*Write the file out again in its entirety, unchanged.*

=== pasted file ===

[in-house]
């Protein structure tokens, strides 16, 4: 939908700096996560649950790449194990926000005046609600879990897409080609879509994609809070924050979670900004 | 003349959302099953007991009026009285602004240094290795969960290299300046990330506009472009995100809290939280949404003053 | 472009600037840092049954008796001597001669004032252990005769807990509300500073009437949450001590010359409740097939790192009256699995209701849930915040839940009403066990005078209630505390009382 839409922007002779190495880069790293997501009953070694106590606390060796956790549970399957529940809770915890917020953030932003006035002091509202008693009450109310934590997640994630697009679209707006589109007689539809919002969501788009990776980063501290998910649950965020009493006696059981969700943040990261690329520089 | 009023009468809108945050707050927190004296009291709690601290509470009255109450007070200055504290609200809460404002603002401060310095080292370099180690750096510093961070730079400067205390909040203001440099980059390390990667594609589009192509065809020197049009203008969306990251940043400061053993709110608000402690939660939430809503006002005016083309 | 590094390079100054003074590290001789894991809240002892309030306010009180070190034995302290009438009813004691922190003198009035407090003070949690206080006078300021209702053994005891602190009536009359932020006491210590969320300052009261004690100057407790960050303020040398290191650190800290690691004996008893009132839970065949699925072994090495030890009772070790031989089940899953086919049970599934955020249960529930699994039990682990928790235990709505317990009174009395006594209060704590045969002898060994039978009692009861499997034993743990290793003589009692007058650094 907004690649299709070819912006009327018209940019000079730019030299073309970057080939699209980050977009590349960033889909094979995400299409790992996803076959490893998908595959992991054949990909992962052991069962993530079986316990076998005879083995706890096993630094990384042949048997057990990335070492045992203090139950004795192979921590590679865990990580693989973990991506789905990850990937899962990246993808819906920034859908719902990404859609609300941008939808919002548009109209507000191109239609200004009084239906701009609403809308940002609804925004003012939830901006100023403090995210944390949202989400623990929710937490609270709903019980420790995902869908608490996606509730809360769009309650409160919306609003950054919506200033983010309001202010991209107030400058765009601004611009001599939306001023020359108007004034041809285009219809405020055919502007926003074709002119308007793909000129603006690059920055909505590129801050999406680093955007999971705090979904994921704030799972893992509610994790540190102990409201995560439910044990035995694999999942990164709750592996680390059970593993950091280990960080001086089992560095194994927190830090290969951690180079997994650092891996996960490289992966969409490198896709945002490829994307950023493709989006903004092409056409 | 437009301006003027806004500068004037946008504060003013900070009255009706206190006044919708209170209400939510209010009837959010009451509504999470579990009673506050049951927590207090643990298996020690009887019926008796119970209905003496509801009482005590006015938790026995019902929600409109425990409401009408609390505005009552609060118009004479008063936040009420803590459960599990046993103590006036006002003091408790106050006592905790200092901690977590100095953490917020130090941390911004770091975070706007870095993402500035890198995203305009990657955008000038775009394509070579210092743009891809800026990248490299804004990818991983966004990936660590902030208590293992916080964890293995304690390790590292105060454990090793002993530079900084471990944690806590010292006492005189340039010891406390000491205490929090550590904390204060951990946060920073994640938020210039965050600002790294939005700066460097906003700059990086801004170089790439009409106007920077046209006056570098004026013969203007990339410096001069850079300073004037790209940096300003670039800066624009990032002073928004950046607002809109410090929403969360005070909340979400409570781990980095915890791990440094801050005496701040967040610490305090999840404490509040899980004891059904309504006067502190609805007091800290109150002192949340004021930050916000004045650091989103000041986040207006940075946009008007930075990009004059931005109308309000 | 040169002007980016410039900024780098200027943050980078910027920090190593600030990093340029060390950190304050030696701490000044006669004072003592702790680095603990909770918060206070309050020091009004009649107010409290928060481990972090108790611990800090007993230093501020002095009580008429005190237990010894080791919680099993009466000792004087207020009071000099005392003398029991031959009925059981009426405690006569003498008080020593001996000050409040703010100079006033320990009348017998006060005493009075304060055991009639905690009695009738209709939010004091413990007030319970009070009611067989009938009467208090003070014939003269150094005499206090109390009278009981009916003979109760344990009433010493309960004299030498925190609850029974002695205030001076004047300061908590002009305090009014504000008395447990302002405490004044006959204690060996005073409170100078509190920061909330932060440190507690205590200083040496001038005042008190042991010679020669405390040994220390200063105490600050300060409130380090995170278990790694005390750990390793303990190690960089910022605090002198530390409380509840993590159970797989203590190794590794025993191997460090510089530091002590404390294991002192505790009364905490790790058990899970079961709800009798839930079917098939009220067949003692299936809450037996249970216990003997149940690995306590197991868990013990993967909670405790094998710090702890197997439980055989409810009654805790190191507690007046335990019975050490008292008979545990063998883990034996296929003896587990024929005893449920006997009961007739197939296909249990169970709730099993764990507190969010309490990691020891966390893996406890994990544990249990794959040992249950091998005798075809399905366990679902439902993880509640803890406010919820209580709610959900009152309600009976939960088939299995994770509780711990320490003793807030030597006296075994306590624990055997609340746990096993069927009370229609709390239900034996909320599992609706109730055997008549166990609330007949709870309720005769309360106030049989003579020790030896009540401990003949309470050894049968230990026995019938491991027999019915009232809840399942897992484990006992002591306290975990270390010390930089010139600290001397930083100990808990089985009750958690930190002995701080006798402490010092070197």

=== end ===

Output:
[in-house]
């Protein structure tokens, strides 16, 4: 939908700096996560649950790449194990926000005046609600879990897409080609879509994609809070924050979670900004 | 003349959302099953007991009026009285602004240094290795969960290299300046990330506009472009995100809290939280949404003053 | 472009600037840092049954008796001597001669004032252990005769807990509300500073009437949450001590010359409740097939790192009256699995209701849930915040839940009403066990005078209630505390009382 839409922007002779190495880069790293997501009953070694106590606390060796956790549970399957529940809770915890917020953030932003006035002091509202008693009450109310934590997640994630697009679209707006589109007689539809919002969501788009990776980063501290998910649950965020009493006696059981969700943040990261690329520089 | 009023009468809108945050707050927190004296009291709690601290509470009255109450007070200055504290609200809460404002603002401060310095080292370099180690750096510093961070730079400067205390909040203001440099980059390390990667594609589009192509065809020197049009203008969306990251940043400061053993709110608000402690939660939430809503006002005016083309 | 590094390079100054003074590290001789894991809240002892309030306010009180070190034995302290009438009813004691922190003198009035407090003070949690206080006078300021209702053994005891602190009536009359932020006491210590969320300052009261004690100057407790960050303020040398290191650190800290690691004996008893009132839970065949699925072994090495030890009772070790031989089940899953086919049970599934955020249960529930699994039990682990928790235990709505317990009174009395006594209060704590045969002898060994039978009692009861499997034993743990290793003589009692007058650094 907004690649299709070819912006009327018209940019000079730019030299073309970057080939699209980050977009590349960033889909094979995400299409790992996803076959490893998908595959992991054949990909992962052991069962993530079986316990076998005879083995706890096993630094990384042949048997057990990335070492045992203090139950004795192979921590590679865990990580693989973990991506789905990850990937899962990246993808819906920034859908719902990404859609609300941008939808919002548009109209507000191109239609200004009084239906701009609403809308940002609804925004003012939830901006100023403090995210944390949202989400623990929710937490609270709903019980420790995902869908608490996606509730809360769009309650409160919306609003950054919506200033983010309001202010991209107030400058765009601004611009001599939306001023020359108007004034041809285009219809405020055919502007926003074709002119308007793909000129603006690059920055909505590129801050999406680093955007999971705090979904994921704030799972893992509610994790540190102990409201995560439910044990035995694999999942990164709750592996680390059970593993950091280990960080001086089992560095194994927190830090290969951690180079997994650092891996996960490289992966969409490198896709945002490829994307950023493709989006903004092409056409 | 437009301006003027806004500068004037946008504060003013900070009255009706206190006044919708209170209400939510209010009837959010009451509504999470579990009673506050049951927590207090643990298996020690009887019926008796119970209905003496509801009482005590006015938790026995019902929600409109425990409401009408609390505005009552609060118009004479008063936040009420803590459960599990046993103590006036006002003091408790106050006592905790200092901690977590100095953490917020130090941390911004770091975070706007870095993402500035890198995203305009990657955008000038775009394509070579210092743009891809800026990248490299804004990818991983966004990936660590902030208590293992916080964890293995304690390790590292105060454990090793002993530079900084471990944690806590010292006492005189340039010891406390000491205490929090550590904390204060951990946060920073994640938020210039965050600002790294939005700066460097906003700059990086801004170089790439009409106007920077046209006056570098004026013969203007990339410096001069850079300073004037790209940096300003670039800066624009990032002073928004950046607002809109410090929403969360005070909340979400409570781990980095915890791990440094801050005496701040967040610490305090999840404490509040899980004891059904309504006067502190609805007091800290109150002192949340004021930050916000004045650091989103000041986040207006940075946009008007930075990009004059931005109308309000 | 040169002007980016410039900024780098200027943050980078910027920090190593600030990093340029060390950190304050030696701490000044006669004072003592702790680095603990909770918060206070309050020091009004009649107010409290928060481990972090108790611990800090007993230093501020002095009580008429005190237990010894080791919680099993009466000792004087207020009071000099005392003398029991031959009925059981009426405690006569003498008080020593001996000050409040703010100079006033320990009348017998006060005493009075304060055991009639905690009695009738209709939010004091413990007030319970009070009611067989009938009467208090003070014939003269150094005499206090109390009278009981009916003979109760344990009433010493309960004299030498925190609850029974002695205030001076004047300061908590002009305090009014504000008395447990302002405490004044006959204690060996005073409170100078509190920061909330932060440190507690205590200083040496001038005042008190042991010679020669405390040994220390200063105490600050300060409130380090995170278990790694005390750990390793303990190690960089910022605090002198530390409380509840993590159970797989203590190794590794025993191997460090510089530091002590404390294991002192505790009364905490790790058990899970079961709800009798839930079917098939009220067949003692299936809450037996249970216990003997149940690995306590197991868990013990993967909670405790094998710090702890197997439980055989409810009654805790190191507690007046335990019975050490008292008979545990063998883990034996296929003896587990024929005893449920006997009961007739197939296909249990169970709730099993764990507190969010309490990691020891966390893996406890994990544990249990794959040992249950091998005798075809399905366990679902439902993880509640803890406010919820209580709610959900009152309600009976939960088939299995994770509780711990320490003793807030030597006296075994306590624990055997609340746990096993069927009370229609709390239900034996909320599992609706109730055997008549166990609330007949709870309720005769309360106030049989003579020790030896009540401990003949309470050894049968230990026995019938491991027999019915009232809840399942897992484990006992002591306290975990270390010390930089010139600290001397930083100990808990089985009750958690930190002995701080006798402490010092070197």